"If she'd gone to some and heard what they had to tell," he said, "it would have killed her. It's well she came here."

She saw the dark color rush to his face and knew what was coming.

"It's all true, by----" he burst out, "every word of it!"

"When I was in there," he went on, with a gesture toward the other room, "I swore I'd tell you. Make the best and the worst of it. It's all true--that and more."

He sat down in a chair and rested his forehead on his hands.

"Things has begun to go agen me," he said. "They never did before. I've been used to tell myself there was a kind of luck in keeping it hid from her. Th' day it comes on her, full force, I'm done for. I said in there you should know, at least. It's all true."

"I knew it was true," remarked Miss Ffrench, "all the time."

"_You_ knew!" he cried out. "_You!_"

"I have known it from the first," she answered. "Did you think it was a secret?"

He turned hot and cold as he looked at her.

"Then, by George, you'd a reason for saying what you did. What was it?"

She remained silent, looking out of the open window across the flower-bright garden. She watched a couple of yellow butterflies eddying above a purple hyacinth for several seconds before she spoke, and then did so slowly and absently.

"I don't know the reason," she said. "It was a strange thing for _me_ to do."

"It wasn't to save _me_ aught," he returned. "That's plain enough."

"No," she answered, "it was not to save you. I am not given to pitying people, but I think that for the time I wanted to save _her_. It was a strange thing," she said, softly, "for _me_ to do."



Christian had never spoken to Murdoch openly of his secret labor. He was always aware that she knew and understood; he had seen her knowledge in her face almost from the first, but they had exchanged no words on the subject. He had never wavered from his resolve since he had made it. Whatever his tasks had been in the day, or however late his return was at night, he did not rest until he had given a certain number of hours to this work. Often Christian and his mother, wakening long after midnight, heard him moving about in his closed room. He grew gaunt and hollow-eyed, but he did not speak of what he was doing, and they never knew whether he was hopeful or despairing.

Without seeing very much of the two women, he still found himself led to think of them constantly. He was vaguely conscious that since their interview in the grave-yard, he had never felt free from Christian Murdoch. More than once her mother's words came back to him with startling force. "She sits and looks on and says nothing. She asks nothing, but her eyes force me to speak."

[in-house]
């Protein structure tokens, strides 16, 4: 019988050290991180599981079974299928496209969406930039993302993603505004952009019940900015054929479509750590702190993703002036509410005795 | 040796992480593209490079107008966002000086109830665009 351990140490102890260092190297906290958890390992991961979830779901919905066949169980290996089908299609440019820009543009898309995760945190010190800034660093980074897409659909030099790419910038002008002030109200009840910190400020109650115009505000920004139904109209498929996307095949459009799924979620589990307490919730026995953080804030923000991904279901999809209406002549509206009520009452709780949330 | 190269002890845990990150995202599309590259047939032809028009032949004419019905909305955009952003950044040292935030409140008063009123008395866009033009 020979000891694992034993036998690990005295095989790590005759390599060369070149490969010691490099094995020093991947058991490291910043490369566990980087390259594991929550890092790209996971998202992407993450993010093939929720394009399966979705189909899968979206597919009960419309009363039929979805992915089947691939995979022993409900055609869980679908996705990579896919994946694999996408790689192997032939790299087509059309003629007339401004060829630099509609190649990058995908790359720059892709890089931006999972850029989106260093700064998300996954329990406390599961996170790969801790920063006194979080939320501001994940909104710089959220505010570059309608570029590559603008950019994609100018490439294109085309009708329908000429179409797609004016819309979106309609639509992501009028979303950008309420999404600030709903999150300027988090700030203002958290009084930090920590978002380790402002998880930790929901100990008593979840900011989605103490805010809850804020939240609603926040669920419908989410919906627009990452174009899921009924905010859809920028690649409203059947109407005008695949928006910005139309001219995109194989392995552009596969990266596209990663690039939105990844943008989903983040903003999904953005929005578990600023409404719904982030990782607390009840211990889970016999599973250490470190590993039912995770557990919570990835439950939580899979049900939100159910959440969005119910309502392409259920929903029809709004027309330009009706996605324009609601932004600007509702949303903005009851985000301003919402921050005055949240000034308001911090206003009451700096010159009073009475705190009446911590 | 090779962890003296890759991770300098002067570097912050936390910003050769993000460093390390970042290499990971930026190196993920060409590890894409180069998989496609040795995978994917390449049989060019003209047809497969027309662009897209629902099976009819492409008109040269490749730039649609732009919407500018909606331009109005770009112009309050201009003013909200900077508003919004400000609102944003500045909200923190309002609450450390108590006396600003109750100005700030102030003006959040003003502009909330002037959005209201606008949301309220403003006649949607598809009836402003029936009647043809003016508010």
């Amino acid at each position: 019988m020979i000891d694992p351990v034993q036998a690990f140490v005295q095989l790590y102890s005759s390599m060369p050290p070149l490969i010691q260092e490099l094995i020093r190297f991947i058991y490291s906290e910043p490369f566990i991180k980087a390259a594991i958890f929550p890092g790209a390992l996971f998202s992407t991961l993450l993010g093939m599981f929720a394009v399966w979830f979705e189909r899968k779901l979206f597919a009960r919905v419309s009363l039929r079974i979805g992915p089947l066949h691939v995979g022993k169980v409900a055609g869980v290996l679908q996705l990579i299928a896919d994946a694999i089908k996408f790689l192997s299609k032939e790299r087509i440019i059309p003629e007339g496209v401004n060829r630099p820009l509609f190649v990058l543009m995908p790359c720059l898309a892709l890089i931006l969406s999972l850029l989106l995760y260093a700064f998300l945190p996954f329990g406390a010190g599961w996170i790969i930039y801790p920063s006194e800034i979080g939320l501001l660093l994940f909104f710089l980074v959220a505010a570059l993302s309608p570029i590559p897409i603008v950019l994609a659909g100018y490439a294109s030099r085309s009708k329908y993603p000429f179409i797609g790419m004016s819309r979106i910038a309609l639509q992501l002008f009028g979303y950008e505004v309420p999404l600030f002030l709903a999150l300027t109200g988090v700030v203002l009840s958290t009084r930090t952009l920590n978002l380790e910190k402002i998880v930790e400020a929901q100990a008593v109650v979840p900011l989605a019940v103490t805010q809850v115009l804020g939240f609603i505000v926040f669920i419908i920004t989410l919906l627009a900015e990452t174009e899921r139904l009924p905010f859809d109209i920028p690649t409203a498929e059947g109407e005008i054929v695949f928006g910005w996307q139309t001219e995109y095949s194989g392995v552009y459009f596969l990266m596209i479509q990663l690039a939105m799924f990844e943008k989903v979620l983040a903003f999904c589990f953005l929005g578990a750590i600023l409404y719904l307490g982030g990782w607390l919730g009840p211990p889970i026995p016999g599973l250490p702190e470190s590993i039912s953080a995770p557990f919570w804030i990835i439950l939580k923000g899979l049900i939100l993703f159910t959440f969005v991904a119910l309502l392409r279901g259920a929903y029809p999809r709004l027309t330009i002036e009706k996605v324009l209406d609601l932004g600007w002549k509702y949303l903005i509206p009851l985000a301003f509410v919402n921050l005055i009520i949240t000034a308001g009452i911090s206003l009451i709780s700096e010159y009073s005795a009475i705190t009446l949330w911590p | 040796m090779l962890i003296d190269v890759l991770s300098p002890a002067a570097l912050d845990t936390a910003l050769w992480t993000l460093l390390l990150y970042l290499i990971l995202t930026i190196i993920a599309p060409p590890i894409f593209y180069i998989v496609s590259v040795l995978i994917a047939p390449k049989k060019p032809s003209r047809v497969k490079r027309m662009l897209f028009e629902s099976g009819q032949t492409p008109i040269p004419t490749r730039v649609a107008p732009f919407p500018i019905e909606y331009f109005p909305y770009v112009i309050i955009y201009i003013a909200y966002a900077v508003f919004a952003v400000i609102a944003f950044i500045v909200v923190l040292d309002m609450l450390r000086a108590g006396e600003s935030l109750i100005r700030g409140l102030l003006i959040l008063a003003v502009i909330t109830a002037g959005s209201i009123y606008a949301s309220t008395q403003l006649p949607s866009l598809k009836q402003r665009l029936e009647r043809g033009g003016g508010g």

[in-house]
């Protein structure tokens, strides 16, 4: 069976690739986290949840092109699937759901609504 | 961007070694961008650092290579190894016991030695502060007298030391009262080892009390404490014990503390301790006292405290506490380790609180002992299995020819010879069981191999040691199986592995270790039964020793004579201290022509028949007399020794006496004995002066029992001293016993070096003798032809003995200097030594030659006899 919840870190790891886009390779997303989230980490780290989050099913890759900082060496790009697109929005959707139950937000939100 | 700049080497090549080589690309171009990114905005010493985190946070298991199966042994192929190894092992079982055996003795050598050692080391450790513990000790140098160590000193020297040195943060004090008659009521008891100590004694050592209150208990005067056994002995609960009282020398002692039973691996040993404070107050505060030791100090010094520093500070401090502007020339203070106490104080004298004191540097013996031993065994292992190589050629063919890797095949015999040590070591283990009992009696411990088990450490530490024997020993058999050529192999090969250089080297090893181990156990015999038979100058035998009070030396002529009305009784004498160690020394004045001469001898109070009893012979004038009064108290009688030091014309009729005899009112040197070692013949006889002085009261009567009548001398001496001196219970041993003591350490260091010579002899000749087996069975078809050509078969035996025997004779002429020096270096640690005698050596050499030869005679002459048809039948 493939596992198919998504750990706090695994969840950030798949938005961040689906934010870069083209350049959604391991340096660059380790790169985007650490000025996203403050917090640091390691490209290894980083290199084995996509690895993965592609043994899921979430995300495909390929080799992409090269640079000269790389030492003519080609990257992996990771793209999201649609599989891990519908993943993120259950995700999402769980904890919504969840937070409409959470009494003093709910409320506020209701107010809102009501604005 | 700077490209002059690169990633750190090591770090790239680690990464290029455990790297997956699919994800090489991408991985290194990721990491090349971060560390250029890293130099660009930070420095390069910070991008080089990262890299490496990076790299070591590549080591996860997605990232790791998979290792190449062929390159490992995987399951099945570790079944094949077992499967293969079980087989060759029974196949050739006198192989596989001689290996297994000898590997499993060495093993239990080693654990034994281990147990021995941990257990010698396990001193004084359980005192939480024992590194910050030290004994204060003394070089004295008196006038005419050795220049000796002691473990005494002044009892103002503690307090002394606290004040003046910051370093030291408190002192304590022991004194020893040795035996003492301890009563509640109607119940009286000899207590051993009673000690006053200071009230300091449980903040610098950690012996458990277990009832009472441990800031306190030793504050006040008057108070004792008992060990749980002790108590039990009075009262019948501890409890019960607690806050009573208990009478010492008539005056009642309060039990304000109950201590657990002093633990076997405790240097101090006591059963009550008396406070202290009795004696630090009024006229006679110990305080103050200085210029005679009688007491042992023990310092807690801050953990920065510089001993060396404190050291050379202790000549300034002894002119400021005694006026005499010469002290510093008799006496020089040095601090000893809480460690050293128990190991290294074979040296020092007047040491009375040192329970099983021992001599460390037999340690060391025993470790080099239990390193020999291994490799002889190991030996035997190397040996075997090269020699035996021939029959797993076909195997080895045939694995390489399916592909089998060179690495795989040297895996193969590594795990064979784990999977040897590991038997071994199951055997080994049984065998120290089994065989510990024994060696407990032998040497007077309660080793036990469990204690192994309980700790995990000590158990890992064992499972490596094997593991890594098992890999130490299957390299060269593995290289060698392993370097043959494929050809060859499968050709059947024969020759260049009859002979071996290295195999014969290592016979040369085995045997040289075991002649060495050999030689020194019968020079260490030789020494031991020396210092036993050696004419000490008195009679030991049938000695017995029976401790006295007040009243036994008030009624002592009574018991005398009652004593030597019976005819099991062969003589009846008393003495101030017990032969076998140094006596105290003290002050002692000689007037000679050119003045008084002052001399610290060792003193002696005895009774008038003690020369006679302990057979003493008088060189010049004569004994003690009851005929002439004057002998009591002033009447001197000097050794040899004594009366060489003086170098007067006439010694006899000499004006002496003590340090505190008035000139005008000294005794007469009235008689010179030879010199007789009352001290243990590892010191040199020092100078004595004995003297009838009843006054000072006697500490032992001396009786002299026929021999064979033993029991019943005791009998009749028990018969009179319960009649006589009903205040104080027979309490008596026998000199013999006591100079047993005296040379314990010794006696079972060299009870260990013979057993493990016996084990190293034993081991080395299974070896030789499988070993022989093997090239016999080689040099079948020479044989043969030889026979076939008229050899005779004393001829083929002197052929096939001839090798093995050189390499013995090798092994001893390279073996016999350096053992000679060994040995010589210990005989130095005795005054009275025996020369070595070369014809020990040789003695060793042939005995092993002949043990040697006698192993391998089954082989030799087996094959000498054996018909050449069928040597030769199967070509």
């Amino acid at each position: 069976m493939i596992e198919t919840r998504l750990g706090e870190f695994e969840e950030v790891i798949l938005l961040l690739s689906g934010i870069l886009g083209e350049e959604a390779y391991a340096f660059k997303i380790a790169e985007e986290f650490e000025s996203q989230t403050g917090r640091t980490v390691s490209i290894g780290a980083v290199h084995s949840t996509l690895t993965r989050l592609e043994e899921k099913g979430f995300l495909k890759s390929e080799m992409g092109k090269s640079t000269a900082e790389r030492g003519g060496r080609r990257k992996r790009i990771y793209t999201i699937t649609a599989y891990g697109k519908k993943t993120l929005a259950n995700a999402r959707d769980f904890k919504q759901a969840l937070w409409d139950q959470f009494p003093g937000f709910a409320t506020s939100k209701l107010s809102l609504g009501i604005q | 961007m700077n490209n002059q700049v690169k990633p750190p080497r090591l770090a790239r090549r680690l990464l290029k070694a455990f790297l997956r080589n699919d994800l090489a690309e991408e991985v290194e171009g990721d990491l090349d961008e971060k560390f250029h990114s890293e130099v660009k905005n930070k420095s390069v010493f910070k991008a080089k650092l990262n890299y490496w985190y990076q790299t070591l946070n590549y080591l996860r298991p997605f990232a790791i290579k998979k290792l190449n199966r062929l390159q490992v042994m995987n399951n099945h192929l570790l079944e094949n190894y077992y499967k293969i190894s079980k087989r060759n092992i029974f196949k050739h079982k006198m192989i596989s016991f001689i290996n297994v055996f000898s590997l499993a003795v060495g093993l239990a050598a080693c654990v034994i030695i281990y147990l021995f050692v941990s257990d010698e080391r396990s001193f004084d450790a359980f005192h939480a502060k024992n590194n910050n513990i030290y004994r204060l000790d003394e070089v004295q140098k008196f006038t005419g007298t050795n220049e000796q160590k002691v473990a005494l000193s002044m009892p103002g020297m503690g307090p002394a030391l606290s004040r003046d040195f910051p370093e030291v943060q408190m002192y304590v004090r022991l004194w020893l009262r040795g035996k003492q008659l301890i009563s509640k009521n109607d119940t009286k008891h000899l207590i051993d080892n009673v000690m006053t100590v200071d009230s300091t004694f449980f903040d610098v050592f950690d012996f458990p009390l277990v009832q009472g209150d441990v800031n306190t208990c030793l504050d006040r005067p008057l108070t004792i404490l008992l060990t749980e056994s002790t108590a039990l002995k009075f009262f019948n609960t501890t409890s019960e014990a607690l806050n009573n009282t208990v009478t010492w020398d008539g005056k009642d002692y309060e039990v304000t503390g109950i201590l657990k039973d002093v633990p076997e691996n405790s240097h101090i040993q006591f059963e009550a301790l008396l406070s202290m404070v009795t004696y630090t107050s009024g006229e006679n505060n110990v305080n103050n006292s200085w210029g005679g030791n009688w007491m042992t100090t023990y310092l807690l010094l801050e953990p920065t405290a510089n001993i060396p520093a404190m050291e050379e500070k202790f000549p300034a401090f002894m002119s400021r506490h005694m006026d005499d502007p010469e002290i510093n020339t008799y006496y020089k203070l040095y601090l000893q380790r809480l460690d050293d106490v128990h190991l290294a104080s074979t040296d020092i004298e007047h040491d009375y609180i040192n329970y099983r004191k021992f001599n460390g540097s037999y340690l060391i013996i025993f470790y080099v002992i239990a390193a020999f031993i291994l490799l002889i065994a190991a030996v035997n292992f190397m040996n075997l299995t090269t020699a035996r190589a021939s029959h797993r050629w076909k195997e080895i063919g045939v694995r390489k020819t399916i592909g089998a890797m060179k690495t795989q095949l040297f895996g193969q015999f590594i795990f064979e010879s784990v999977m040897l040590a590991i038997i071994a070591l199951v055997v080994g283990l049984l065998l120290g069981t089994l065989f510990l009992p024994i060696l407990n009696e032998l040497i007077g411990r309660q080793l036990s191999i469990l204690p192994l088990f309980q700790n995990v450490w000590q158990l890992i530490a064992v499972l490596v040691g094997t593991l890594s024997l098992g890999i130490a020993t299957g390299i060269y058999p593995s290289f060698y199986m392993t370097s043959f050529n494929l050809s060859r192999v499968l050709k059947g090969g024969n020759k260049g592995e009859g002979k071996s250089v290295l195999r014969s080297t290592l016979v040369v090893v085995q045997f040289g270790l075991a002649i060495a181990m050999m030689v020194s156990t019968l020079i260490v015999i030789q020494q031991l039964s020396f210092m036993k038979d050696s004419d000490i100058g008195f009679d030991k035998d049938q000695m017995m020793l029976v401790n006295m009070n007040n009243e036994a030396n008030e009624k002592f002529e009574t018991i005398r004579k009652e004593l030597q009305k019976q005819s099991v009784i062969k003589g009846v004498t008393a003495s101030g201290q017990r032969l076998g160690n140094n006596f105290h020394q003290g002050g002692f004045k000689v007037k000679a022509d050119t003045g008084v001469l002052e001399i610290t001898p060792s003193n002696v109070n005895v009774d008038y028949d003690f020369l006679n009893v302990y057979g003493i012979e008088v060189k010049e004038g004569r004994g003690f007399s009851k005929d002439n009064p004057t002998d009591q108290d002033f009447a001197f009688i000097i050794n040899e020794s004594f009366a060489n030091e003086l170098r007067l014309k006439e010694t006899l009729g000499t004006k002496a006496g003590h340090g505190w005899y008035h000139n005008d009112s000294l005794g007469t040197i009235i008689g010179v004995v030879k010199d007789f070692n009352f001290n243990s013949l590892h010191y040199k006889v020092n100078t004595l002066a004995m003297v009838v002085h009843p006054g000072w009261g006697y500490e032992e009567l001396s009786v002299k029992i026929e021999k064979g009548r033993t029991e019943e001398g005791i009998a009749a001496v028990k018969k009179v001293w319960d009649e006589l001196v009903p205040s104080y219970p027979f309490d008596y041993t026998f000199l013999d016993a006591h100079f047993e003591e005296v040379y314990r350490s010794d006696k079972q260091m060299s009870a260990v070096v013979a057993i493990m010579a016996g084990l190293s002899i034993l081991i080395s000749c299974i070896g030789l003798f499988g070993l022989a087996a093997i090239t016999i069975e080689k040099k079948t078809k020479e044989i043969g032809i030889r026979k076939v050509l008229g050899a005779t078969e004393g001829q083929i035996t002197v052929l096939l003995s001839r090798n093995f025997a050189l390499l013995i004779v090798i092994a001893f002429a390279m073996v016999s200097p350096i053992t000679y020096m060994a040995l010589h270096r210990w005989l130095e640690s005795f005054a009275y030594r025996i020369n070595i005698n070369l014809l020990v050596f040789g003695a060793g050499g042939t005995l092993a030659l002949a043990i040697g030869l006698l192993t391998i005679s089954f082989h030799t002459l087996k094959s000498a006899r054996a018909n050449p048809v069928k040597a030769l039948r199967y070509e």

He knew that she was constantly watching him. Often he looked up and met her glance, and somehow it was always a kind of shock to him. He knew that she was wondering and asking herself questions she could not ask him.

"If I gave it up or flagged," he told himself, "she would know without my saying a word."

There had grown in her a beauty of a dark, foreign type. The delicate olive of her skin and the dense blackness of her eyes and hair caused her to be considered a novelty worth commenting upon by the men of Broxton society, which was of a highly critical nature. She went out a great deal as the spring advanced and began to know the place and people better. She developed a pathetic eagerness to make friends and understand those around her. One day, she went alone to Broxton Chapel and after sitting through one of Mr. Hixon's most sulphurous sermons, came home in a brooding mood.

"Why did you go?" Murdoch was roused to ask.

"I thought," she answered, "it might make me better. I thought I would try."

Not long afterward, when he had gone out of the house and she was left sitting with Mrs. Murdoch, she suddenly looked up from the carpet on which her eyes had been fixed and asked her a question.

"Is it true that I am beginning to be very handsome?" she demanded.

"Yes," Mrs. Murdoch answered, "it is true."

A dark cloud settled upon her face and her eyes fell again.

"I heard some men in the street speak aloud to each other about it," she said. "Do they speak so of _all_ women who are handsome?"